I think your comments are a bit harsh. The ZX80 and ZX81 did not have any ability to load code or data files. You could only load them from BASIC as part of a normal program LOAD. We now know of three different official ROM versions, the first one having a bad mathematical bug. The second version also having a bug, that was fixed in the third version. But some bugs still remain in this third and final official version.

The Commodore 64 with its serial IEEE-488 bus used primarily for its disk drive system was speed limited due to to a hardware bug in the VIA 6522 chips used in the VIC-20 computers and in the 1540 and 1541 disk drives. Hence the serial IEEE-488 bus interface having to operate in bit bashed mode as opposed to using hardware to do the parallel to serial and serial to parallel conversion.

And the Commodore 64 has a version of Microsoft BASIC with no additions to handle the machines graphics and sound features.

The ZX Spectrum ROM is unfinished, and has plenty of bugs. Plus a redundant ZX81 routine. And it has no random access data file system for tape like some other machines. Further it’s ROM code is not exactly well organised either. And the 128K machine adds various new bugs, plus it’s BASIC is slower as it has to keep swapping between ROM banks.

Even the expensive Acorn BBC Micro started off with the buggy OS 0.1 ROM and it took a while before OS 1.2 with most of the bugs squashed and the required features included became available.

Most of these machines have mask ROMs and either these were soldered in, or where sockets were provided, because they were designed for mask ROM chips, the pin-out is not compatible with 27 series EPROM chips.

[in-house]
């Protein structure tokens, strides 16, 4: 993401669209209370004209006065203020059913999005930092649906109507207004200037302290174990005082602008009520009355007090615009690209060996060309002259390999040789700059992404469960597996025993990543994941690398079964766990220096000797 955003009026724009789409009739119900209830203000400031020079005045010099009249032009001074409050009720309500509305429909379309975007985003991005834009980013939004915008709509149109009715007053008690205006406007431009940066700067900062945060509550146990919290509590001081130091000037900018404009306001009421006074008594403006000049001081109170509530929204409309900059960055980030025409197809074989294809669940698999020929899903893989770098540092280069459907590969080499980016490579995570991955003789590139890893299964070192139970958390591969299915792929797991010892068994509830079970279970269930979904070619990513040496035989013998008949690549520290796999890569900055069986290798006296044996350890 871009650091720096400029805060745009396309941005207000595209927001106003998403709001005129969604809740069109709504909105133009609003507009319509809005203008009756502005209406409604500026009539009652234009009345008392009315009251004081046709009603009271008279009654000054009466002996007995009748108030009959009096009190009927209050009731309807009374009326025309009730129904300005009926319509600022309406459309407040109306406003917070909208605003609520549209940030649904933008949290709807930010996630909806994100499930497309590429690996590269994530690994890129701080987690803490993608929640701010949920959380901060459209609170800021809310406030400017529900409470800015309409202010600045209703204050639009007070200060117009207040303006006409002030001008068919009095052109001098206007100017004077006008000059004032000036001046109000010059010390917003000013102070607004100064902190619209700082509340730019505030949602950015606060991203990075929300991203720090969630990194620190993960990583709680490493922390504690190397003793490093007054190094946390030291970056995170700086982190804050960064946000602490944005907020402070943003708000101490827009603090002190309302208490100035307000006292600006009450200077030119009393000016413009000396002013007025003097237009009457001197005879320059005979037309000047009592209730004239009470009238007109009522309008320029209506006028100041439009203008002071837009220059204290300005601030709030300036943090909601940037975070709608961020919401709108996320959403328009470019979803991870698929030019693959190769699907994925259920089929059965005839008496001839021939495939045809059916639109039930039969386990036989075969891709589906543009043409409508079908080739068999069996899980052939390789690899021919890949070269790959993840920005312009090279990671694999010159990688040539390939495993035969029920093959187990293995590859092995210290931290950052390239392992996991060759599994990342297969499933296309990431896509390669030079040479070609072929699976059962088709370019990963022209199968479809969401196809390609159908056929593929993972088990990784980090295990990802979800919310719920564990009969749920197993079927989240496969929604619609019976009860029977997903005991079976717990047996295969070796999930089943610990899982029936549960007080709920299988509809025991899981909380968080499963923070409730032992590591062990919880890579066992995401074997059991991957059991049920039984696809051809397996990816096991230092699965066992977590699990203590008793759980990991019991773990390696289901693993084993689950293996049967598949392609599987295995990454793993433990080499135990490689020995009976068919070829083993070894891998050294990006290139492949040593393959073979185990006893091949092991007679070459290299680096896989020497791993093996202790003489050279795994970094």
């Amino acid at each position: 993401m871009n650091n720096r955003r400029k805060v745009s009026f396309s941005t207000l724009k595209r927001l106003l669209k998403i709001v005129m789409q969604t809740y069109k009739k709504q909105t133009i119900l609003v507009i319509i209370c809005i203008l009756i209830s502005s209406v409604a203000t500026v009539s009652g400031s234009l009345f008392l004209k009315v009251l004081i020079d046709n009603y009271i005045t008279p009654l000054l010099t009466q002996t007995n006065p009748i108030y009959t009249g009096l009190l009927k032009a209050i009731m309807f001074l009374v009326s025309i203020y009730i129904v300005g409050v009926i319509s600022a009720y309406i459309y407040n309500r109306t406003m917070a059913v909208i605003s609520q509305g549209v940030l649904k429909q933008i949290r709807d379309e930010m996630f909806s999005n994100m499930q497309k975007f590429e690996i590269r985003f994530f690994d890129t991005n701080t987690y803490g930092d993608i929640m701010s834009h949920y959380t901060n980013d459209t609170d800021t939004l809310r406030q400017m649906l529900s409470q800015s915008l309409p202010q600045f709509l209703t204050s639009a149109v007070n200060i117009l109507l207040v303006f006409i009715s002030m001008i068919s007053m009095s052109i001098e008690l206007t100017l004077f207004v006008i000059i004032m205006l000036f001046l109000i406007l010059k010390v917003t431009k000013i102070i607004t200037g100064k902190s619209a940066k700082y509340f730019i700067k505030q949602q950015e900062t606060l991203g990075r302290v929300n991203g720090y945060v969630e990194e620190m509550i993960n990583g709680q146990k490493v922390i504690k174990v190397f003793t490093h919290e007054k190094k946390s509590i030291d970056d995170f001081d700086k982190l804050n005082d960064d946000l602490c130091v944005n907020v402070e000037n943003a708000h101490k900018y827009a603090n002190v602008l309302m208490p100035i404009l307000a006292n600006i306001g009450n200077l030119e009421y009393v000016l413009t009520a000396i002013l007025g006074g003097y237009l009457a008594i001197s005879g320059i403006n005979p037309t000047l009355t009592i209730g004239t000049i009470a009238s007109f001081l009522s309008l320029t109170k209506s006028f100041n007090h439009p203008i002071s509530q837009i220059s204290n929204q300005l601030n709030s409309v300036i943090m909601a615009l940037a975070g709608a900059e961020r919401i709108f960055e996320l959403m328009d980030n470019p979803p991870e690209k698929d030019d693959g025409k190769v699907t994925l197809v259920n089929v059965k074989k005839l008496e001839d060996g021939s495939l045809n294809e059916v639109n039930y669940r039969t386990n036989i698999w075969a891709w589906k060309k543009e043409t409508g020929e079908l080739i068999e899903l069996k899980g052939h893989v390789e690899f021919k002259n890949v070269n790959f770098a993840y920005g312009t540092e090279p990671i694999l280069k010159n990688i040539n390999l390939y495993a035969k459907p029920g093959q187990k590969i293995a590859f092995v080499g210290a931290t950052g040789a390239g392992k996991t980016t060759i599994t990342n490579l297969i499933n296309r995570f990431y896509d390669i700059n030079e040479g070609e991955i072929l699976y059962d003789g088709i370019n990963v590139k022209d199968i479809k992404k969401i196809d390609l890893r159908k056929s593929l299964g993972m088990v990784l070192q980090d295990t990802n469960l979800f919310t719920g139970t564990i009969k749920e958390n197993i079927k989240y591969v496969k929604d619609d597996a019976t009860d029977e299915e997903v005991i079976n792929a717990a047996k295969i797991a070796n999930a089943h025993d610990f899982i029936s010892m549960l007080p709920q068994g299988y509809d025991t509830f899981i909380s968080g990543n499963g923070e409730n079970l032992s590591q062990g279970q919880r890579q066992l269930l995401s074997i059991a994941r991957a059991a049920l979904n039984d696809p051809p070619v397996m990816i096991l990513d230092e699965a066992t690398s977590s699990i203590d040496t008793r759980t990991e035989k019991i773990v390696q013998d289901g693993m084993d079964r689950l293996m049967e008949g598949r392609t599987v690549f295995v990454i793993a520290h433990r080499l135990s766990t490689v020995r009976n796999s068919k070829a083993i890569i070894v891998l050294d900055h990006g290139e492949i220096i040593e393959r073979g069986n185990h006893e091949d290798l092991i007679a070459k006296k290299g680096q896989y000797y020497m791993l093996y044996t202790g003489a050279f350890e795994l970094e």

Of the machines I mention above, only the Acorn BBC Micro and the ZX Spectrum 128K can take a 27 series EPROM as a simple plug in replacement.

Mark
stephen_usher
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Re: Question #2: EXEROM and tape loading

Post by stephen_usher »

Indeed. At the time loading data directly into addresses via BASIC wasn't generally a thing, nor was making the BASIC extendable. Hind sight from 40 years in the future is a wonderful thing.

I guess that you could write an assembler routine, using the built in assembler, to use the tape interface to load and save data blocks but without jump points into a set of tape routines in ROM you'd have to write the whole of the tape data handling yourself. I guess that you could put it into a "sideways ROM" and switch over to that in an assembler routine, but there was never a "sideways ROM" card available for the MTX.

Who knows what would have happened if the machine had taken off and there had been a flourishing 3rd party hardware ecosystem, it would probably have been very different.
Martin A
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Re: Question #2: EXEROM and tape loading

Post by Martin A »